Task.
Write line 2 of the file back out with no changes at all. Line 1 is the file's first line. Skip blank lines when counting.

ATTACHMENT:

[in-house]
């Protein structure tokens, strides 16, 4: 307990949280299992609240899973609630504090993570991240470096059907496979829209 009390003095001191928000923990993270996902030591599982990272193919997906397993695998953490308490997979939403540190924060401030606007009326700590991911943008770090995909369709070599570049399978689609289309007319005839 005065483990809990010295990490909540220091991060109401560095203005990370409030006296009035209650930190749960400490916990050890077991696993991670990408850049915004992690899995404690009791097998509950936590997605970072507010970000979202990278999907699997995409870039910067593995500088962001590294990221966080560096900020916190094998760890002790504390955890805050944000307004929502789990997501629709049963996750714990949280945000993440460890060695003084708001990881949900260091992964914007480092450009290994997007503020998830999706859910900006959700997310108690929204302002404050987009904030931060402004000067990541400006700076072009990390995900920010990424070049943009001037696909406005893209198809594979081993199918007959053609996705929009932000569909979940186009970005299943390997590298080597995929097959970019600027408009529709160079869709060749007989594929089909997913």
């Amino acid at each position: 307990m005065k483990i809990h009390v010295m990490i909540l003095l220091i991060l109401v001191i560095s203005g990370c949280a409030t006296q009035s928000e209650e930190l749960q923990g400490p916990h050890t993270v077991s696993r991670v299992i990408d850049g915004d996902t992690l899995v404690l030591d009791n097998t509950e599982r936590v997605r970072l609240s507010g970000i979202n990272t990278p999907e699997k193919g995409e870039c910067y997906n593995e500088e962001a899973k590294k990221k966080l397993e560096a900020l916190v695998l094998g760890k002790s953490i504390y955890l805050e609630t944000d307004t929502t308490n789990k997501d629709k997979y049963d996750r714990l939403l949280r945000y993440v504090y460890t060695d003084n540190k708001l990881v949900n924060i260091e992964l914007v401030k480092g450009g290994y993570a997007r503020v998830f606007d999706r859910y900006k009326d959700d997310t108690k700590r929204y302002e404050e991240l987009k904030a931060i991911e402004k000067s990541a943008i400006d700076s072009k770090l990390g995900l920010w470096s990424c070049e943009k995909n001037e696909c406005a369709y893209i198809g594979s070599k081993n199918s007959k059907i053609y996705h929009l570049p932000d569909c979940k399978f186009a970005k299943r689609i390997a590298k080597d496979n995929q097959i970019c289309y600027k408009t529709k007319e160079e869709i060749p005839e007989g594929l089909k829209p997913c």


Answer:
């Protein structure tokens, strides 16, 4: 307990949280299992609240899973609630504090993570991240470096059907496979829209 009390003095001191928000923990993270996902030591599982990272193919997906397993695998953490308490997979939403540190924060401030606007009326700590991911943008770090995909369709070599570049399978689609289309007319005839 005065483990809990010295990490909540220091991060109401560095203005990370409030006296009035209650930190749960400490916990050890077991696993991670990408850049915004992690899995404690009791097998509950936590997605970072507010970000979202990278999907699997995409870039910067593995500088962001590294990221966080560096900020916190094998760890002790504390955890805050944000307004929502789990997501629709049963996750714990949280945000993440460890060695003084708001990881949900260091992964914007480092450009290994997007503020998830999706859910900006959700997310108690929204302002404050987009904030931060402004000067990541400006700076072009990390995900920010990424070049943009001037696909406005893209198809594979081993199918007959053609996705929009932000569909979940186009970005299943390997590298080597995929097959970019600027408009529709160079869709060749007989594929089909997913």